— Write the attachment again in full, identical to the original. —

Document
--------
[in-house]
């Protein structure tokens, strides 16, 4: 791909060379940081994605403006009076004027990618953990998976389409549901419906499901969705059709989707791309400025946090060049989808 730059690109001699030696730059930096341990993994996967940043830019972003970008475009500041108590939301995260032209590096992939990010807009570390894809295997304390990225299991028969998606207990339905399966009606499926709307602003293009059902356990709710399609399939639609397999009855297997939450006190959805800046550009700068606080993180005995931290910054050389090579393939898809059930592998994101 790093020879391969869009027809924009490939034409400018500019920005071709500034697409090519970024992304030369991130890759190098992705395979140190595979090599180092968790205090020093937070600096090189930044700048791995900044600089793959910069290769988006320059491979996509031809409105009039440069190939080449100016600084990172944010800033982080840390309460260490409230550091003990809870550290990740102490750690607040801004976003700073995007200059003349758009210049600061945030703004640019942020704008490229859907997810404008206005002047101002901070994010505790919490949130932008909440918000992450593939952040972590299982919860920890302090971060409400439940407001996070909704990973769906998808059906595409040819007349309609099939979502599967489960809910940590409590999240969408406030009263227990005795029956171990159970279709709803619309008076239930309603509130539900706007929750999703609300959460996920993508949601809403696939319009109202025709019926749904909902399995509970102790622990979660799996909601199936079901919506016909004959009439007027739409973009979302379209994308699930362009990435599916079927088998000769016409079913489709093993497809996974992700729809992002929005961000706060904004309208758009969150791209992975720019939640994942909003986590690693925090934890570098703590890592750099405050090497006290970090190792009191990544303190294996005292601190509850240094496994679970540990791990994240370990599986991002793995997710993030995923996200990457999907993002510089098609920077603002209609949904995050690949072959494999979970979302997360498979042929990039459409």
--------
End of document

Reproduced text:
[in-house]
């Protein structure tokens, strides 16, 4: 791909060379940081994605403006009076004027990618953990998976389409549901419906499901969705059709989707791309400025946090060049989808 730059690109001699030696730059930096341990993994996967940043830019972003970008475009500041108590939301995260032209590096992939990010807009570390894809295997304390990225299991028969998606207990339905399966009606499926709307602003293009059902356990709710399609399939639609397999009855297997939450006190959805800046550009700068606080993180005995931290910054050389090579393939898809059930592998994101 790093020879391969869009027809924009490939034409400018500019920005071709500034697409090519970024992304030369991130890759190098992705395979140190595979090599180092968790205090020093937070600096090189930044700048791995900044600089793959910069290769988006320059491979996509031809409105009039440069190939080449100016600084990172944010800033982080840390309460260490409230550091003990809870550290990740102490750690607040801004976003700073995007200059003349758009210049600061945030703004640019942020704008490229859907997810404008206005002047101002901070994010505790919490949130932008909440918000992450593939952040972590299982919860920890302090971060409400439940407001996070909704990973769906998808059906595409040819007349309609099939979502599967489960809910940590409590999240969408406030009263227990005795029956171990159970279709709803619309008076239930309603509130539900706007929750999703609300959460996920993508949601809403696939319009109202025709019926749904909902399995509970102790622990979660799996909601199936079901919506016909004959009439007027739409973009979302379209994308699930362009990435599916079927088998000769016409079913489709093993497809996974992700729809992002929005961000706060904004309208758009969150791209992975720019939640994942909003986590690693925090934890570098703590890592750099405050090497006290970090190792009191990544303190294996005292601190509850240094496994679970540990791990994240370990599986991002793995997710993030995923996200990457999907993002510089098609920077603002209609949904995050690949072959494999979970979302997360498979042929990039459409």